McGriff and Albaby are probably doing the worst law enforcement job in the world - they are plain clothes U.S. military policemen on duty in war-time Saigon. However, their job becomes even... See full summary »
A simple self-destructive drifter and tough small-time boxer with a brain injury that could kill him meets and falls for a cute beach carnival owner, Ruby, but also befriends a sleazy friendly criminal, Wesley, who's planing a big score.
A small southwestern town Sheriff finds a body in the desert with a suitcase and five hundred thousand dollars. He impersonates the man and stumbles into an F.B.I. investigation.Written by
Ed Sutton <email@example.com>
In order for a movie to hold our attention by presenting interesting and exciting events that exceed what might happen in our normally more mundane lives, we have to suspend our natural critical view that, 'things wouldn't happen that way in real life...'. 'It's a movie', so we cut it some slack and accept things that on the whole, might be somewhat unlikely.
Right at the outset White Sands demands a great deal from our reserves of suspended disbelief, and this is because a small hick town sheriff, who turns out to be a very thorough and exacting crime scene detective, responds to the discovery in his jurisdiction, of an apparent suicide victim who has a briefcase containing a huge amount of money, by becoming the sole self-appointed investigator. Then he discovers a lead, and with no backup what-so-ever he decides to take the whole briefcase full of money and set out in a convertible '65 Corvette no less, on a quest to find information about the deceased through pretending to be that person!
As our good sheriff drives off and away from his beautiful wife, in his oddly chosen very valuable classic convertible sports car, all alone and with half a million bucks in unknown and unsecured evidence in a briefcase on the seat beside him, we know that he has no idea whom he might meet. What will such people think of this money-stuffed briefcase packing shill of the victim whom for all our sheriff knows, might know is in fact dead? We may well be excused for thinking, 'That wouldn't happen that way in real life'.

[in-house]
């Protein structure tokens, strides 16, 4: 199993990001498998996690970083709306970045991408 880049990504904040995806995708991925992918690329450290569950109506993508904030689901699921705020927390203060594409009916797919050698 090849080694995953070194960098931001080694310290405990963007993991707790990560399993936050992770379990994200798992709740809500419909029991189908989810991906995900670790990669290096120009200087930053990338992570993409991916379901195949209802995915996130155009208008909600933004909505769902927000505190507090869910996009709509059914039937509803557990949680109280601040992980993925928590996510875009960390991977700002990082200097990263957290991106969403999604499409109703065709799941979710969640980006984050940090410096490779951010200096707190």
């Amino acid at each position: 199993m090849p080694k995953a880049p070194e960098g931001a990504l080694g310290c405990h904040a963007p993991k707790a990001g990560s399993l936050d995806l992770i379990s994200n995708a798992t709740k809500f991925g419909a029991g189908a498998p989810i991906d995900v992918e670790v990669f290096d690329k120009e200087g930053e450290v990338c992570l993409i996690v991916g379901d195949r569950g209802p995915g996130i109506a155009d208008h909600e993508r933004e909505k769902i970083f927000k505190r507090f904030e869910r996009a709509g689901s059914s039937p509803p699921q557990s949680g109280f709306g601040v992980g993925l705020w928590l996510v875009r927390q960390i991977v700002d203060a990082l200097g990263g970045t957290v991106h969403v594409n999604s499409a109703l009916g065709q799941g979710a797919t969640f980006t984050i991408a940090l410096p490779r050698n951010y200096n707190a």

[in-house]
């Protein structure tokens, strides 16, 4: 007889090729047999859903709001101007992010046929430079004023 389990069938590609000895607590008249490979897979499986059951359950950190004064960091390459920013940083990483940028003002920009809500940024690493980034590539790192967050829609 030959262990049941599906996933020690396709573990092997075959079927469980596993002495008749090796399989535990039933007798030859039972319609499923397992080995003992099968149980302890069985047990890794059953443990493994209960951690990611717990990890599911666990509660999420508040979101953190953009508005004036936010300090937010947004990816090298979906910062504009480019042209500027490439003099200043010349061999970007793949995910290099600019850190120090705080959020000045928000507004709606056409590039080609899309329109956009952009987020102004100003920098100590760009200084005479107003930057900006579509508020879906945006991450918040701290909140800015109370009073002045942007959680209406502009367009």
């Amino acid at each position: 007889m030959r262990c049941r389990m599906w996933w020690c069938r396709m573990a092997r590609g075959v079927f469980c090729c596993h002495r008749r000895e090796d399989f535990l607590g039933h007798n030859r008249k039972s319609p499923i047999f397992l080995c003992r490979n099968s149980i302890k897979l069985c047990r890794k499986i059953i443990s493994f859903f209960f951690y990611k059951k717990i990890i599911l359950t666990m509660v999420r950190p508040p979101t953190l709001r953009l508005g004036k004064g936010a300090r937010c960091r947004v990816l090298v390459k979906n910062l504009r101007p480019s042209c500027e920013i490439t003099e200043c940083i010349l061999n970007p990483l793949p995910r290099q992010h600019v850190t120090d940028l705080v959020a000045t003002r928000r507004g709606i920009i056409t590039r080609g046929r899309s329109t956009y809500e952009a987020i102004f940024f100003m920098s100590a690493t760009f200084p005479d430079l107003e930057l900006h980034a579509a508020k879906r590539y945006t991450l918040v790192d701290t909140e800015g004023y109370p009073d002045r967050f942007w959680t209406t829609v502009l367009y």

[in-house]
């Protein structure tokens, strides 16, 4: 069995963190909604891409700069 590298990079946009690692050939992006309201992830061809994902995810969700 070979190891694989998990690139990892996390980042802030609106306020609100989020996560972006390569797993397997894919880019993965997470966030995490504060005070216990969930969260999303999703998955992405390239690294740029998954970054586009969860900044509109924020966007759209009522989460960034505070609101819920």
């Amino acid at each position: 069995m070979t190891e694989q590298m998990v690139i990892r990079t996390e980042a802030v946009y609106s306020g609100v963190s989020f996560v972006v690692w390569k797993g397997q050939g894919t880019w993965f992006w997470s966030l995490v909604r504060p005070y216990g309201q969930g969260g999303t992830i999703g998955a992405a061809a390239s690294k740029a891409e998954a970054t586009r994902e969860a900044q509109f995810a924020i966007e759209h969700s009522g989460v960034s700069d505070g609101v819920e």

Do ya think?
With a lesser actor in the lead role we might be inclined to see if it isn't too late to get out of our seats and go back to the ticket booth and make a scene about a refund, or to make a phone call and see if the video store is still open, but it's Willem Dafoe and he does pretty darned well with the material.
If our next thought, seeing this lone man set off on his quest with his unsecured briefcase of money, is something along the lines of, 'This can't be good...' then we are treated to the fulfilment of our forebodings. It does become much better though. If we forgive the movie's presumption to this point then we are treated to a somewhat less demanding remainder. To say any more would be to do a job of telling that the movie actually does much better than I can.
There are several big names in the cast and they do a commendable job. The plot thickens, the characters develop and the viewer is never required to strain credulity to the degree demanded by that setup scenario. It's a generally satisfactory movie and if not in the league of the giants, you shouldn't regret viewing it.
Present ratings are rather harsh for this drama but for my part I'd think it warrants a solid 7.
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